Mark M. put me on to the US Navy’s recently published strategy document “A Cooperative Strategy for 21st Century Seapower.”
So what does the US Navy have to say about its global strategy?
The vast majority of the world’s population lives within a few hundred
miles of the oceans. Social instability in increasingly crowded cities,
many of which exist in already unstable parts of the world, has the
potential to create significant disruptions. The effects of climate change
may also amplify human suffering through catastrophic storms, loss of
arable lands, and coastal flooding, could lead to loss of life, involuntary
migration, social instability, and regional crises. (page 7)
Yes – the United States Commander-and-Chief may be uncertain about global warming, but his Admirals and seamen are confident that it is real and that it will/should shape their maritime strategy.
But then, given how reluctant Bush has never been one to listen to his Generals – it’s unclear why he would listen to his Admirals.
Another thought, courtesy of Michael Shellenberger and Ted Nordhaus: when the US Navy is planning around Global Warming you know the debate has moved on. Why even bother engaging the deniers – let’s focus on the problem, the US military is.
Just read the three powerful paragraphs below off the recent Strafor report. Damning stuff. It suggests the prospect of the US concentrating forces in Afghanistan are slight as Iraq will continue to tie them down for the next several years. Moreover, if there was ever any doubt, it should now be erased: the Neo-cons have created a geopolitical disaster that makes Vietnam look minor. The US had few tangible interests in Vietnam – in Iraq it has to worry about the stability of global oil supply.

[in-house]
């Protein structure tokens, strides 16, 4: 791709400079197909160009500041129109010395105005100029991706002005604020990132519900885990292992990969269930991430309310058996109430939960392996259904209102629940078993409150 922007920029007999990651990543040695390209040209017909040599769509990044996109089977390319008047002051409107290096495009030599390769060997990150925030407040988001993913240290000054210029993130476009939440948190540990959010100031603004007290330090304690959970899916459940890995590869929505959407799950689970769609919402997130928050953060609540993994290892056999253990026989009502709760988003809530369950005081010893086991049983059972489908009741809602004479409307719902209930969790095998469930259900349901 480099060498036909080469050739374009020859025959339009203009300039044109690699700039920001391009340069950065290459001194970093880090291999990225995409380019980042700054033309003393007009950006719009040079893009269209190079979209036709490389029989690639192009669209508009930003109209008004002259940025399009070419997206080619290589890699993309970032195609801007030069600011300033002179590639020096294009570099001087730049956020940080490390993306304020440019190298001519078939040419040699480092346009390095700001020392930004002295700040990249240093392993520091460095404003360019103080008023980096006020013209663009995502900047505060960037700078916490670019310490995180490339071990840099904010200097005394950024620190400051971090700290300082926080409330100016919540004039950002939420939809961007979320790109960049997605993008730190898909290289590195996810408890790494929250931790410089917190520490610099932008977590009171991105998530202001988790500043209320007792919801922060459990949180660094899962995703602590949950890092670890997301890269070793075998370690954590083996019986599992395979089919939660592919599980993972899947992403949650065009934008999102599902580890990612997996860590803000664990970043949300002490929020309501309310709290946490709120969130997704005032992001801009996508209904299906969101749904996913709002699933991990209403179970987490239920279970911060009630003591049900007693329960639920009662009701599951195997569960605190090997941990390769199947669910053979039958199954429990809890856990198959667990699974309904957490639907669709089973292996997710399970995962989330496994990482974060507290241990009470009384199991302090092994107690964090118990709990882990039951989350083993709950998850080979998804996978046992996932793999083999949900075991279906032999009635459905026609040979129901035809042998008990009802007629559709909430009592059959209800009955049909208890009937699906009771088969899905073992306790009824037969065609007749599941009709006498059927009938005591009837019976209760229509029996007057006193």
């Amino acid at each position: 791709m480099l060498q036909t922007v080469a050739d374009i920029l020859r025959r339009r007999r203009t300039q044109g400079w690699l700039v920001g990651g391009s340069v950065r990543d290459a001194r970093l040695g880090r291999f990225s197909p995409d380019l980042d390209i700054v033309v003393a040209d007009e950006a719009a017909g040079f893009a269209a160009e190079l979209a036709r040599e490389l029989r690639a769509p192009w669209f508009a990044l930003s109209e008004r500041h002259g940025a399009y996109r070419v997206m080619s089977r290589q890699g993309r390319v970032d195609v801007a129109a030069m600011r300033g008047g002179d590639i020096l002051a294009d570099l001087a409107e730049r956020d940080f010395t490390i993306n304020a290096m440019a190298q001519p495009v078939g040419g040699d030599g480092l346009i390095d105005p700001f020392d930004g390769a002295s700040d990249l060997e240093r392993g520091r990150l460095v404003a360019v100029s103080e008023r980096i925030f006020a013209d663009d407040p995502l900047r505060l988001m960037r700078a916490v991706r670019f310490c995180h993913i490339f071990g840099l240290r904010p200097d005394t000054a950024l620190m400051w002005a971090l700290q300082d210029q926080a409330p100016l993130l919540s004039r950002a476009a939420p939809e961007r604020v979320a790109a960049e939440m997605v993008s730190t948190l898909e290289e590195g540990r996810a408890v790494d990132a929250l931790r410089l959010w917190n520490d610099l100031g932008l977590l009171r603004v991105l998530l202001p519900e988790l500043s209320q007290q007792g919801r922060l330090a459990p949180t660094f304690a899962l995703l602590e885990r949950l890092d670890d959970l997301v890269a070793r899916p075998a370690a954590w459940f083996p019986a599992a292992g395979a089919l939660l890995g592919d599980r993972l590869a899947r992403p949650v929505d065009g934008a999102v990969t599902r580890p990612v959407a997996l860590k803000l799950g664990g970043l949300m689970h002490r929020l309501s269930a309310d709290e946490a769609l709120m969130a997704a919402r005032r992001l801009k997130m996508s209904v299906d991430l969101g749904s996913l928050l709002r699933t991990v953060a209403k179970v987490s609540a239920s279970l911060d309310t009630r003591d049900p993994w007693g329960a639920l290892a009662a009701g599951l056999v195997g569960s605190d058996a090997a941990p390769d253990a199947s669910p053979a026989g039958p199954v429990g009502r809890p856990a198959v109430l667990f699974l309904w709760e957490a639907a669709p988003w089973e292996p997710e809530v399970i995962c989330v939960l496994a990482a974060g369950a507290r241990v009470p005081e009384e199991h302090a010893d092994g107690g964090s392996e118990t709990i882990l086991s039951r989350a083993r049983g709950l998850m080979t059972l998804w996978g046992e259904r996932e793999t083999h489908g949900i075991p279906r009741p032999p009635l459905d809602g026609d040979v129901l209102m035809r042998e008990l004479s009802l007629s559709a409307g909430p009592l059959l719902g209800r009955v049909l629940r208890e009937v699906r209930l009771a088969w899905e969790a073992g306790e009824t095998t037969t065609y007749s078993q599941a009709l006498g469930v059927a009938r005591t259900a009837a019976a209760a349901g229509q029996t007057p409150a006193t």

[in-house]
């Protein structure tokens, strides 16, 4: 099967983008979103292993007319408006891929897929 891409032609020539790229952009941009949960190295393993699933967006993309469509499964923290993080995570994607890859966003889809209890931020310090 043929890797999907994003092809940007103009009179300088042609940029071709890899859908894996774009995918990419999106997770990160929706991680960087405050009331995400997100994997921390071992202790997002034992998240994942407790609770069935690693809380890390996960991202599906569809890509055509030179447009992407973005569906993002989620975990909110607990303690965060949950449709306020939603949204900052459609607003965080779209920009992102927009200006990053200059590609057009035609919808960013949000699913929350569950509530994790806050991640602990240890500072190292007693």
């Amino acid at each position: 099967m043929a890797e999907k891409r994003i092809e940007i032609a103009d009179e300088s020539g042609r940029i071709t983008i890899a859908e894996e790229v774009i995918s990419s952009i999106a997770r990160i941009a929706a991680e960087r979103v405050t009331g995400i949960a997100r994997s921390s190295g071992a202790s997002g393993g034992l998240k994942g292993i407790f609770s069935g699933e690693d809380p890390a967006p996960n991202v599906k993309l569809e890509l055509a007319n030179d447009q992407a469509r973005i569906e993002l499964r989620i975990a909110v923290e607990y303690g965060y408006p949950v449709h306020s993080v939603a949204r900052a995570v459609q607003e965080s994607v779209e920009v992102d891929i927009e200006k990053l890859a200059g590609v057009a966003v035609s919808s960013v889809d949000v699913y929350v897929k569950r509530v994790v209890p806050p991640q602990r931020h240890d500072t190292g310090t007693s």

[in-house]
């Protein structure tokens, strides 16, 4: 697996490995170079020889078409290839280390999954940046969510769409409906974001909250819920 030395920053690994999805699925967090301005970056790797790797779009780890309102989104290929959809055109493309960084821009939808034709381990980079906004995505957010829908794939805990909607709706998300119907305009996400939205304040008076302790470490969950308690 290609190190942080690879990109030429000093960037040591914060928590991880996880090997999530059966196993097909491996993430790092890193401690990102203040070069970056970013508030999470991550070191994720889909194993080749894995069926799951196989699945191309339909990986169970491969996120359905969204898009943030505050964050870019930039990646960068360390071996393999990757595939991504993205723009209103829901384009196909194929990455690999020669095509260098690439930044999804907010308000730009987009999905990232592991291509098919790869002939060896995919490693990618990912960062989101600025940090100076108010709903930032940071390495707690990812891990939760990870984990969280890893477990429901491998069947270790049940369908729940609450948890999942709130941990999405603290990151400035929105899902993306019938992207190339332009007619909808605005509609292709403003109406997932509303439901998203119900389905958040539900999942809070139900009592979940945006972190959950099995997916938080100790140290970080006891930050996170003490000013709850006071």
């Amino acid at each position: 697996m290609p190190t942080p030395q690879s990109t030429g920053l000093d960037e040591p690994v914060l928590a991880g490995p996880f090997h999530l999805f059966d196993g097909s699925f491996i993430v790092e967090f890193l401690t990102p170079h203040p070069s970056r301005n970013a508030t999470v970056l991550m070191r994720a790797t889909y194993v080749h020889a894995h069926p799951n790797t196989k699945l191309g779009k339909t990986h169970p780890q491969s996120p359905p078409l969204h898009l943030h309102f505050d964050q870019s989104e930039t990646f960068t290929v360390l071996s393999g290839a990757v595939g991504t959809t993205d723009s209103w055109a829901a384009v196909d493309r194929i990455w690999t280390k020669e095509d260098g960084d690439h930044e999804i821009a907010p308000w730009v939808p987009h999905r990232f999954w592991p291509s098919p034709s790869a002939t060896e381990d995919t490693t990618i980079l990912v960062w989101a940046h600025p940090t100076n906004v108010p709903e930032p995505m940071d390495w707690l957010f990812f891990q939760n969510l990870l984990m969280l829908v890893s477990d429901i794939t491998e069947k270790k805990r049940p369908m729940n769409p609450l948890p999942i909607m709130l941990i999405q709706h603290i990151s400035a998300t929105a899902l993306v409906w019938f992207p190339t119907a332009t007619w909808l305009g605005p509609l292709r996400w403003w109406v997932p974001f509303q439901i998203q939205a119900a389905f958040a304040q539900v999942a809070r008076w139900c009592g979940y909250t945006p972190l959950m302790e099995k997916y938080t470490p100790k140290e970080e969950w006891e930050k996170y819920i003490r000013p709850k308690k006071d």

“After years of organizational chaos, the United States has simplified its plan for Iraq: Prevent Iran from becoming a regional hegemon. Once-lofty thoughts of forging a democracy in general or supporting a particular government were abandoned in Washington well before the congressional testimony of Gen. David Petraeus. Reconstruction is on the back burner and even oil is now an afterthought at best. The entirety of American policy has been stripped down to a single thought: Iran.
That thought is now broadly held throughout not only the Bush administration but also the American intelligence and defense communities. It is not an unreasonable position. An American exodus from Iraq would allow Iran to leverage its allies in Iraq’s Shiite South to eventually gain control of most of Iraq. Iran’s influence also extends to significant Shiite communities on the Persian Gulf’s western oil-rich shore. Without U.S. forces blocking the Iranians, the military incompetence of Saudi Arabia, Kuwait and Qatar could be perceived by the Iranians as an invitation to conquer that shore. That would land roughly 20 million barrels per day of global oil output — about one-quarter of the global total — under Tehran’s control. Rhetoric aside, an outcome such as this would push any U.S. president into a broad regional war to prevent a hostile power from shutting off the global economic pulse.
So the United States, for better or worse, is in Iraq for the long haul. This requires some strategy for dealing with the other power with the most influence in the country, Iran. This, in turn, leaves the United States with two options: It can simply attempt to run Iraq as a protectorate forever, a singularly unappealing option, or it can attempt to strike a deal with Iran on the issue of Iraq — and find some way to share influence.”
Apparently there is something worse than a contained Saddam Hussain in Iraq. An uncontained Mahmoud Ahmadinejad in Iran.